Is Twitter Valuation a Good Deal for Investors?

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Oct. 25 (Bloomberg) -- Richard Windsor, founder at Radio Free Mobile, discusses Twitter seeking a $10.9 billion IPO valuation, what the risks are and how revenue projections look going forward. He speaks on Bloomberg Television’s “The Pulse.”

On the headline numbers.

If you look at the valings and the sthralings valuation that we have done on the company.

It looks to be around 13.5 billion, which when you look -- start to look at the number of shares out there, there is some pretty good upside, both in terms over the lowest and the highest amount.

On the headline, number of shares.

The problem comes when you look awhat is included in number of shares.

And what isn't. for some reason, the number of shares in the s 1 is actually excluding some share options and some stock units.

When you put that in and do the calculation, what actually pops out is share price valuation post money, 92.6 instead of the previous estimate which is around 25. ryan chilcote here.

Speak to risk, when you look at the fundamentals of the business.

When you invest in twitter.

Is this a company till losing money.

It is still growing but slowing.

What are the chances this could actually twitter in general is an experiment in social media, could end up as a flop.

I think that is unlikely.

I've been over the last -- i've been a bit cautious on twitter.

The reason is because their offering is very, very narrow when you look at all the other things you could do or are available services on the internet.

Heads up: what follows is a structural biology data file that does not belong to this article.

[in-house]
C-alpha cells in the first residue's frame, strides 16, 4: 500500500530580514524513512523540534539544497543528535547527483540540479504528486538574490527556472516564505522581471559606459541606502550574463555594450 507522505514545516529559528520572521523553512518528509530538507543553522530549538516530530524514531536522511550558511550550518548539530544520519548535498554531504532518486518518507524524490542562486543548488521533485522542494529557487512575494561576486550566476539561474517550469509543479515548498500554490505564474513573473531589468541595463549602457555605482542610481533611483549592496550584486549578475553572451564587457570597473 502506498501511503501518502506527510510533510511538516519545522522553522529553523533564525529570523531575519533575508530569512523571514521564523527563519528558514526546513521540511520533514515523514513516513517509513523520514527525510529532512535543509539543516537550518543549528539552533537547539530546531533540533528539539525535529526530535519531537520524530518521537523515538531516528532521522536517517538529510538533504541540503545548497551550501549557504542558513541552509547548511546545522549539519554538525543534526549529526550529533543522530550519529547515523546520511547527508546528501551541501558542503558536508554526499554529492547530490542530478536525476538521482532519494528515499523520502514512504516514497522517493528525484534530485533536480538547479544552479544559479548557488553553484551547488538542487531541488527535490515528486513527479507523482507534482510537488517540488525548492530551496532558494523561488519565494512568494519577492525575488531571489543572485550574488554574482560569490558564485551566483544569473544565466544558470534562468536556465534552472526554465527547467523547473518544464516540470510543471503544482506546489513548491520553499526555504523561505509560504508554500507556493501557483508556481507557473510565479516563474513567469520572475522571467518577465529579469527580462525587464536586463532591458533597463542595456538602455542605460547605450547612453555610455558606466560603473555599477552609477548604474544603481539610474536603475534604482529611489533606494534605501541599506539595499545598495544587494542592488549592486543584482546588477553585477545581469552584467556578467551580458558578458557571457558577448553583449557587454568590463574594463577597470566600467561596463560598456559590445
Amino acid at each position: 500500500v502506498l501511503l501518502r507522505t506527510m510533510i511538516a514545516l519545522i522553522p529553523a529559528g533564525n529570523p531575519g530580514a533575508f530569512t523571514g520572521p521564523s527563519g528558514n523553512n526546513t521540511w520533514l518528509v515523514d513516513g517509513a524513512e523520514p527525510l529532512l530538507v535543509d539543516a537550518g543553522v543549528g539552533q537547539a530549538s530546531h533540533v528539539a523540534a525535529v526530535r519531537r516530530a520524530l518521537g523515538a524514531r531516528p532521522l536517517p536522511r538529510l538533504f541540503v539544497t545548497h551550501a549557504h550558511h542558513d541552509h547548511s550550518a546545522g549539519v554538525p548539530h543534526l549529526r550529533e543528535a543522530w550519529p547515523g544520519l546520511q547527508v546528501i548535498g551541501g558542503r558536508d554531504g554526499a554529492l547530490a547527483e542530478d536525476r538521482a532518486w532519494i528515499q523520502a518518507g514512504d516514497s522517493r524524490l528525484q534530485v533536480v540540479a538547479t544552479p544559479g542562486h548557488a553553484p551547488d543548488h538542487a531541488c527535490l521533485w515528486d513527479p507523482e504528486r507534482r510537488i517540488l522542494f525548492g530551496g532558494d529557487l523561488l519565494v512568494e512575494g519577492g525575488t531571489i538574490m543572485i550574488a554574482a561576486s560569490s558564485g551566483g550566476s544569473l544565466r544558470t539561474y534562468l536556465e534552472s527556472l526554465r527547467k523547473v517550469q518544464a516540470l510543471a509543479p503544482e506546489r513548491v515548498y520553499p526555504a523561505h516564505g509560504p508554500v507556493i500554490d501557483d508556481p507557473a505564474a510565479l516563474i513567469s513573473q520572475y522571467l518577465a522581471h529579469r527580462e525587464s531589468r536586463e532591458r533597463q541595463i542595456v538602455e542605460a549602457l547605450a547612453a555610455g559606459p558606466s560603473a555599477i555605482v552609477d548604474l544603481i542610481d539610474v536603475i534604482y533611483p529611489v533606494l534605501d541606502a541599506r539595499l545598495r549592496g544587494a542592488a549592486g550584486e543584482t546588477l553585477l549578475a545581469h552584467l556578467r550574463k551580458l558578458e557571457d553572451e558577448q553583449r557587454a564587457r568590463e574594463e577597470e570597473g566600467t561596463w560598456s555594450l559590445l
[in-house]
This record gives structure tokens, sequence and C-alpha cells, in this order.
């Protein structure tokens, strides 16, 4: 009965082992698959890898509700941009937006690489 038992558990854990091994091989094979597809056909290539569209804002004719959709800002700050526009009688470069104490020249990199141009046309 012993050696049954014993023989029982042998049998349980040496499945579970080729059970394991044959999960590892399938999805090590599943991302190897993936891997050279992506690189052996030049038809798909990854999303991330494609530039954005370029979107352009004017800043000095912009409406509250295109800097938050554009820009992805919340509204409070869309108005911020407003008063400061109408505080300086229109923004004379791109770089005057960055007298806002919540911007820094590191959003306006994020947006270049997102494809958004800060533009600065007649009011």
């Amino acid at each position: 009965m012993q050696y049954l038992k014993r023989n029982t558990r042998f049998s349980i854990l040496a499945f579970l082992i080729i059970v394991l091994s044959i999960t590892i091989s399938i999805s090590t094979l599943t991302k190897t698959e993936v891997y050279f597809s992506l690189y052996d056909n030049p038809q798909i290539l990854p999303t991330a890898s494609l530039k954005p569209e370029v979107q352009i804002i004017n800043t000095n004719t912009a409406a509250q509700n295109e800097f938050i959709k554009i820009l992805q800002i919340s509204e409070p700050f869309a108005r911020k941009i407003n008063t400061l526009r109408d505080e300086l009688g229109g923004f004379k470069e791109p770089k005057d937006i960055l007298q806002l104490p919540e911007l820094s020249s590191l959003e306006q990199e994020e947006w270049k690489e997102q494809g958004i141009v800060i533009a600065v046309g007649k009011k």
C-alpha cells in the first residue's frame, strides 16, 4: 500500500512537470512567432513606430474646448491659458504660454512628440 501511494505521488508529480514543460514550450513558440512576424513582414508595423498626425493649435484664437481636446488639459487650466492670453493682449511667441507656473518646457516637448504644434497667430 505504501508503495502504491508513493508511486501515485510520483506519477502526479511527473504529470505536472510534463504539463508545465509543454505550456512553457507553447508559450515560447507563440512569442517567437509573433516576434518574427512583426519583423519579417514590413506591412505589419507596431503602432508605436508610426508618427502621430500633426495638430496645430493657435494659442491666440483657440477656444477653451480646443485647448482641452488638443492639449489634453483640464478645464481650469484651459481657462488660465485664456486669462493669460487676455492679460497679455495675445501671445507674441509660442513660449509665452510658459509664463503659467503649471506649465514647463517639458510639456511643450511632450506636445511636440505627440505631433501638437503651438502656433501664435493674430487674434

Based on the nall sis that i've done on the mobile ecosystem, that still gives twitter a revenue opportunity even that very narrow segment of about $2 billion.

If you look at the estimates where they are going, you can see twitter is not going to run out of revenue growth before 2016 and even some of the longest term investors, that is probably well off their horizon at the moment.

At the moment, i don't think that is a big issue.

They have a revenue mismatch between where the users are.

The ad base is in america.

The users are elsewhere.

How do they close that?

Well, i think the other thing is you get this very long lag between where the users are, where the traffic is and where the revenues actually come from.

That is one of the reasons why if you look at the trajectory of user growth over the next few years, it is much, much slower than the revenue growth, because what they are treal doing is moving to mono-- actually doing is moving to monetize.

I think what you'll see is a natural course of events, you'll see those two numbers start to match up as they become more fitchett at monetizing -- efficient as they continue

This text has been automatically generated. It may not be 100% accurate.


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